The Connection Between OCD and Depression
While we all experience intrusive thoughts, an individual with OCD attaches great significance to these thoughts and experiences a great deal of emotional distress in response to them. The compulsions they carry out attempt to alleviate their anxiety or to ‘prevent’ something bad happening as a result of their thoughts. Unfortunately, compulsions feed into the OCD cycle and perpetuate the problem.
OCD can take over an individual’s life. Obsessions can be extremely disturbing and make the person feel really bad about themselves. People with OCD often live in constant fear and experience high levels of anxiety. Compulsions often take up a great deal of time and can be very disruptive to the individual’s life.
What is depression?
Depression is a mood disorder causing very low mood and lack of energy, among other symptoms. This is more than just simply feeling a bit sad, but rather an all encompassing sadness which can cause the individual to feel hopeless, worthless, angry, distressed, fatigued and more.
Depression can be very tough to deal with and can have a significant effect on an individual’s life. It’s often hard to even get out of bed, never mind function daily, when you are depressed. Many people with depression struggle to sleep; to take care of themselves; to keep up with responsibilities; to concentrate; and to engage in pleasurable activities.
Does one cause the other?
It’s very common for OCD and depression to be comorbid. In fact, it’s estimated that between 40% and 75% of people with OCD also have depression. Both OCD and depression have aspects which overlap, and each disorder has symptoms which can contribute to the other disorder. This means one disorder can play a part in causing the other. Which disorder is experienced first depends on many factors about the individual’s situation. However some research suggests that, “depression usually emerges after the onset of OCD”.
Research has shown that there are some factors which both OCD and depression share, demonstrating the clear link between the two.
Both OCD and depression involve the individual having a chemical imbalance in the brain. Neurotransmitters are chemicals within your brain which pass messages between different areas of your brain and your nervous system. Essentially they help to maintain good communication, enabling your body and mind to function properly.
When the balance of neurotransmitters is disturbed, it can understandably cause problems, including issues with mood and anxiety. It’s understood that specific neurotransmitters (including serotonin and dopamine) are imbalanced both in those with OCD, and those with depression. This article explains that OCD can perpetuate depression, “simply by enhancing an underlying biochemical imbalance.”
Both OCD and depression have a strong genetic component, which means that they can run in families. If someone in your family (particularly close relatives such as your parents) have OCD or depression, you are far more likely to develop the disorder yourself.
This study concluded that both OCD and depression symptoms, “co-occur primarily due to shared genetic factors and suggest that genetic, rather than environmental, effects account for the longitudinal relationship.”
Those with depression tend to experience rumination regularly. Rumination means that the individual tends to dwell on negative, intrusive thoughts and go over them in their mind repeatedly. This article explains that, “This phenomenon of getting stuck thinking about the same negative things over and over is what psychology researchers call rumination.”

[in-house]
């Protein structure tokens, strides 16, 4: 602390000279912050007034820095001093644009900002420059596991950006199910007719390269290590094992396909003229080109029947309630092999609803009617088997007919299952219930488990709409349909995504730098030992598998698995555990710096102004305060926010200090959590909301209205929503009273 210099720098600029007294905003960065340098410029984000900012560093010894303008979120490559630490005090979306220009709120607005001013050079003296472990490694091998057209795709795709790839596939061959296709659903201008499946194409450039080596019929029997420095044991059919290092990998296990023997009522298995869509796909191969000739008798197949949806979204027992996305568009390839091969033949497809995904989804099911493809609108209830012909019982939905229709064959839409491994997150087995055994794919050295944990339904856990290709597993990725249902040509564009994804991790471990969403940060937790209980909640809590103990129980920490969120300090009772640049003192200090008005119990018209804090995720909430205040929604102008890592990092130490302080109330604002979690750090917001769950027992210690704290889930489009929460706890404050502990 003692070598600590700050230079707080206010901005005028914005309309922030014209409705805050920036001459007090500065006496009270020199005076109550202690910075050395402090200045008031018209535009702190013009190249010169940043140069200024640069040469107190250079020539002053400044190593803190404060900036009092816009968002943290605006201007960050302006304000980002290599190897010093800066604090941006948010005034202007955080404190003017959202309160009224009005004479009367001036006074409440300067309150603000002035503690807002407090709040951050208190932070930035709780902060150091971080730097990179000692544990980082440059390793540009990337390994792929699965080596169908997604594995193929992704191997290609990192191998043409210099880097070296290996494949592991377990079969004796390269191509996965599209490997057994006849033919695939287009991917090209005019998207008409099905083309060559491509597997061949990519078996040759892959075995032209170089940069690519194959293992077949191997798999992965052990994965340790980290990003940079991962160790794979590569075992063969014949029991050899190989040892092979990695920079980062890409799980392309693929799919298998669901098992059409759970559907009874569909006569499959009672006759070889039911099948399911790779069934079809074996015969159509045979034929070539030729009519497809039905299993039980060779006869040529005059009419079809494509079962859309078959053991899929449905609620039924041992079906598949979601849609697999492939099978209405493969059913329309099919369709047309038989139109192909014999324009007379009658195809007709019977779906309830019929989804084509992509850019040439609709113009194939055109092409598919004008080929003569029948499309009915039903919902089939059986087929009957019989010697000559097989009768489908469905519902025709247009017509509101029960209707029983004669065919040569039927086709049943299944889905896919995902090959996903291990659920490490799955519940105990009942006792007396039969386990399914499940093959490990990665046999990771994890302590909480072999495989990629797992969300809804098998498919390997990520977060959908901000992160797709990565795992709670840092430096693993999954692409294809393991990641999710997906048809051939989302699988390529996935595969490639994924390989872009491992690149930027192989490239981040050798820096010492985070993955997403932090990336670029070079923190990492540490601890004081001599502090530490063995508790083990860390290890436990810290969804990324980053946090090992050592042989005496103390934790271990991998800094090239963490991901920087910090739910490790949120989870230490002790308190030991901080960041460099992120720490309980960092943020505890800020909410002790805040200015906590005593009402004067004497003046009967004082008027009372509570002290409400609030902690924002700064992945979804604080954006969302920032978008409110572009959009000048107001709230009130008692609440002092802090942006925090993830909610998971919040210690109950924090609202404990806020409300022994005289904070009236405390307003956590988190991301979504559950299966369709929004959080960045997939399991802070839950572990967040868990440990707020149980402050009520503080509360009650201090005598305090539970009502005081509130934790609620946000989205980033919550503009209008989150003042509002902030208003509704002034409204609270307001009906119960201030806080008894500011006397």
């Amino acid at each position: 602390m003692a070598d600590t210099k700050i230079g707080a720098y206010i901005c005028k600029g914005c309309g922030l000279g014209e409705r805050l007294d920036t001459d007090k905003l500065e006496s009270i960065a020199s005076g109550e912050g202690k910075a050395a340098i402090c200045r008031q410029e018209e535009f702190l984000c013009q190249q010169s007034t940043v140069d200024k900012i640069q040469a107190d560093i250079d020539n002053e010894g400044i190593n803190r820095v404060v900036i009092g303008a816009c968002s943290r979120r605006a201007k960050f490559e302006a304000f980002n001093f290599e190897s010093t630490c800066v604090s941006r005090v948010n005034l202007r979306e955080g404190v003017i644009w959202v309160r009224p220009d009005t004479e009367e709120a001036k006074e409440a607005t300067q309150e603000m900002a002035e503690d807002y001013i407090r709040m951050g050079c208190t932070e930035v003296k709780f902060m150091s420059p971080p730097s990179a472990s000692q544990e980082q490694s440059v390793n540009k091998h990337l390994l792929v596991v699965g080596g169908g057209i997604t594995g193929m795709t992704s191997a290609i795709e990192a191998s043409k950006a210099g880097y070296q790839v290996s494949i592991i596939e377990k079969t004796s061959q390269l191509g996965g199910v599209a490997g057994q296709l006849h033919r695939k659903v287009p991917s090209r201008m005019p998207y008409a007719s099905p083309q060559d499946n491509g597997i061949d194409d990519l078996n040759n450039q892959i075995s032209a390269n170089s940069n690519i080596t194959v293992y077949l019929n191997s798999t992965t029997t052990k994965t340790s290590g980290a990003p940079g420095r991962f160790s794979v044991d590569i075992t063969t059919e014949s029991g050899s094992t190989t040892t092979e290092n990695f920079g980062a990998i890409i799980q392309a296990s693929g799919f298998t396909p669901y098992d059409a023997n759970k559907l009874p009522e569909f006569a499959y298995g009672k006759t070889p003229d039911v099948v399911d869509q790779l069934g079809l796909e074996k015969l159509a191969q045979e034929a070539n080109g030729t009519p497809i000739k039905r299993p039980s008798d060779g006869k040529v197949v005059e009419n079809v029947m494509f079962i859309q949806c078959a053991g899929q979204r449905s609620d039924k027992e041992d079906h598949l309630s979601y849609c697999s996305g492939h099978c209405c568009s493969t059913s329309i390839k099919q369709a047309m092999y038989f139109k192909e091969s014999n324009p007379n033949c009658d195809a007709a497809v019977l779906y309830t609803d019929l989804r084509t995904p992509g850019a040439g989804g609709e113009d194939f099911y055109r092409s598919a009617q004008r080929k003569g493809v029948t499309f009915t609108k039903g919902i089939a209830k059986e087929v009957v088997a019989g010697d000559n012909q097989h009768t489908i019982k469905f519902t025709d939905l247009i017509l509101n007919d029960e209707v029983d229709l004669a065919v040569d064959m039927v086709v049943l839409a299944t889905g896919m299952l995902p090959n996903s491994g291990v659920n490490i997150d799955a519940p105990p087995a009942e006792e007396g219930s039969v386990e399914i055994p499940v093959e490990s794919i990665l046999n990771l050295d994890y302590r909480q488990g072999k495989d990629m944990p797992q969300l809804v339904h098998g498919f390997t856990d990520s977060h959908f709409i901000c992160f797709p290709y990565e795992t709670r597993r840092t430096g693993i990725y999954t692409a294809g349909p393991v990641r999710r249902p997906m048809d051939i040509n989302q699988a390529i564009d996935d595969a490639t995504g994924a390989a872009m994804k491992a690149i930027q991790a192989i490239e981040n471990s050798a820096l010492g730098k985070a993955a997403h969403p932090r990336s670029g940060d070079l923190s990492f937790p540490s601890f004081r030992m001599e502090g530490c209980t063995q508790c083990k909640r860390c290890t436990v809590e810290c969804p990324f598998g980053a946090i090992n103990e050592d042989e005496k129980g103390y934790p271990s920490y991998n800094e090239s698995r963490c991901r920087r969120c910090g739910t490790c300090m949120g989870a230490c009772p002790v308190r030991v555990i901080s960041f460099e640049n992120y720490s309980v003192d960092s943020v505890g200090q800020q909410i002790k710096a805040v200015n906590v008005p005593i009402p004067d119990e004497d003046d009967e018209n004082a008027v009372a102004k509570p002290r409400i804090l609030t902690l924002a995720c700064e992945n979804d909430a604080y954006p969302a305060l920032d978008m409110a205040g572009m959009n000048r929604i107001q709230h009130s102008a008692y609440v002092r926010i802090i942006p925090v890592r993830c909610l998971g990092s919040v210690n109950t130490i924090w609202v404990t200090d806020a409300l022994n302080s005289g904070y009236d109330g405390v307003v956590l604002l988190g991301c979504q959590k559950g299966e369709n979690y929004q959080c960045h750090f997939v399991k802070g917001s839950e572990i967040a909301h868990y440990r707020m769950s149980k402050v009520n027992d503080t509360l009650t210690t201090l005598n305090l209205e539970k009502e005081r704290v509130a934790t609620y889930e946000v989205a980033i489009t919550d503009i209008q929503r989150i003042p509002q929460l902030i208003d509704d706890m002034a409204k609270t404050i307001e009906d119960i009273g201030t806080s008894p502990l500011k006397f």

Rumination and obsessive thoughts share some similarities: the propensity to dwell on intrusive thoughts in depression is similar to the thought processes of OCD. In both OCD and depression, the individual attaches a great deal of significance to intrusive thoughts. The repeated feelings such as worthlessness, shame and guilt around these negative thoughts are similar. However those experiencing rumination don’t take action to try to ease negative feelings around their thoughts (as those with obsessions do).
Those with depression tend to struggle with catastrophic thinking, meaning that their mind jumps to the worst case scenario in any given situation. It’s common to find that you’re expecting bad outcomes. Similarly, those with OCD struggle with a thought process known as overestimation of threat, which means that they see potential threats even where there are none. They also tend to assume the worst, as well as assuming that they will not be able to cope with a negative outcome.
How does OCD contribute to depression?
There are many aspects of living with OCD which can contribute to an individual becoming depressed. Let’s take a look at some of the most prominent causes.
Stress and anxiety
When you live with OCD, you are almost constantly in a state of very high anxiety and prolonged stress. In the short term, stress is a helpful response which keeps us safe. When we’re stressed, we move into a ‘fight or flight’ mode, which gets our body and mind ready for action. However, we are not designed to withstand prolonged stress. Therefore when the stress response becomes prolonged, stress becomes harmful rather than helpful.
Long term stress can lead to many physical health issues, as well as mental health issues such as depression. When you’re always on high alert, emotions are running high, and you don’t get the time you need for relaxation, it can cause your mood to fall dramatically. This article states that, “Sustained or chronic stress, in particular, leads to elevated hormones such as cortisol, the “stress hormone,” and reduced serotonin and other neurotransmitters in the brain, including dopamine, which has been linked to depression.”
Those with OCD tend to withdraw socially. This can be because their compulsions take up so much time, or because their mind is so busy with obsessions that socializing becomes less of a priority. Alternatively they may avoid socializing because it might trigger their obsessions. For example, you might avoid social situations if you have obsessions around relationships.
Avoidance can also stem from fear of losing control, which is a common theme in those with OCD. You might avoid being around others because you fear you will lose control of yourself and say or do something you will later be ashamed of.